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Let the Judiciary be

Andrew Orolua, Abuja

As the struggle to upturn the decision that removed Justice Walter Onnoghen as the Chief Justice of Nigeria (CJN) ranges on, a Non – Governmental Organisation have approached the Federal High Court Abuja seeking to inhibit the appointment of Justice Ibrahim Tanko Muhammad as the Chief Justice of Nigeria.

Code of Conduct Tribunal last month, in its judgment legally removed Justice Walter Onnoghen as the Chief Justice of Nigeria (CJN) even though he had resigned his appointment as a judicial officer, two weeks earlier before the judgment .

Even before the judgment, the fact that he was put under suspension on January 23, 2019 robbed him the powers to exercise authority as the Chief Justice of Nigeria. So it can be said that in the past five months the Judiciary has no substantive head.

Until his appeals before the Court of Appeal, Abuja Division and possible appeals at the Supreme Court are legally resolved, the order of the Code of Conduct Tribunal confiscating his property can not be said to be final.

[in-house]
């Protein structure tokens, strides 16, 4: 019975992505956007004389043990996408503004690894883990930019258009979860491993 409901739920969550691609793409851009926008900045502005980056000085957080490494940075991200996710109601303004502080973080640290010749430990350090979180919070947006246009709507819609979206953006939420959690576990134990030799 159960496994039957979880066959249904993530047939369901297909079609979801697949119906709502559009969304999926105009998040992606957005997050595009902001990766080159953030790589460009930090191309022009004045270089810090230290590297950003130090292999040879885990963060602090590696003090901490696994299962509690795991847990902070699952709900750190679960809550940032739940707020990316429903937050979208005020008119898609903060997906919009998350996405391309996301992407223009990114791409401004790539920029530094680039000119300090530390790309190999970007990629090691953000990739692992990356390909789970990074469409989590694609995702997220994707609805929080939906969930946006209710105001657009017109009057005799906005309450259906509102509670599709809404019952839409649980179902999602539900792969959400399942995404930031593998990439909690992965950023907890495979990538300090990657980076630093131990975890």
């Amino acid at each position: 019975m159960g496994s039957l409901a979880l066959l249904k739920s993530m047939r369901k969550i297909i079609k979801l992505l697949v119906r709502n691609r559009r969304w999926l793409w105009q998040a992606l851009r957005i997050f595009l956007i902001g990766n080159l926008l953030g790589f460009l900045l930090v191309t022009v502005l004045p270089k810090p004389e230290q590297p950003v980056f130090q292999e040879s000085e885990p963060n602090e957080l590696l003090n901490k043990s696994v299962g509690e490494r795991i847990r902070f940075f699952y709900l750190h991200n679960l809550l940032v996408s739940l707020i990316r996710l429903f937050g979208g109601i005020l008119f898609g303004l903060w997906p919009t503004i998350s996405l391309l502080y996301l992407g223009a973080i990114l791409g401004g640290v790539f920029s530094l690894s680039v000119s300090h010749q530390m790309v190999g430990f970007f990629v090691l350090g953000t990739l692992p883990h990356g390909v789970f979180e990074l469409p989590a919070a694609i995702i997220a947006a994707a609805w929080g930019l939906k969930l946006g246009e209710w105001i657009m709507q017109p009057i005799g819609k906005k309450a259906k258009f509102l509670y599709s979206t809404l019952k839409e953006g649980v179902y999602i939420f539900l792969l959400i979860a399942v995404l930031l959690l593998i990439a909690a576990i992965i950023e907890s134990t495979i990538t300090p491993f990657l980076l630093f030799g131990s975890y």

What is final for now, is that Justice Onnoghen will never return as the Chief Justice of Nigeria following two occurrences or events.

First, the fact that he remain suspended by President Muhammad Buhari who is yet to consider the recommendations of the National Judicial Council (NJC) disciplinary committee.

Secondly, by his own resignation Justice Onnoghen ceased to be a judicial officer. These facts are now clear to keen observers of the emerging developments that are reshaping the Judiciary or worsting its already bad image on the eyes of the public.

Though, not detached from happening and scheming between different groups within the Judiciary , the recent suit by the Board of Incorporated Trustees of Malcolm Omirhobo Foundation against the National Judicial Council(NJC), Federal Judicial Service Commission (FJSC), Justice Ibrahim Tanko Muhammad , Government of the Federal Republic of Nigeria, President Muhammad Buhari, Attorney General of the Federation (AGF) and Senate of the Federal Republic of Nigeria.

It is difficult to understand real motive of the plaintiff or whether the objective of the suit is to advance the cause of the Judiciary.

However, one thing look certain .Assuming that all the appeals filed by Justice Onnoghen progresses to the apex Court, it will take not less than five years to resolve them.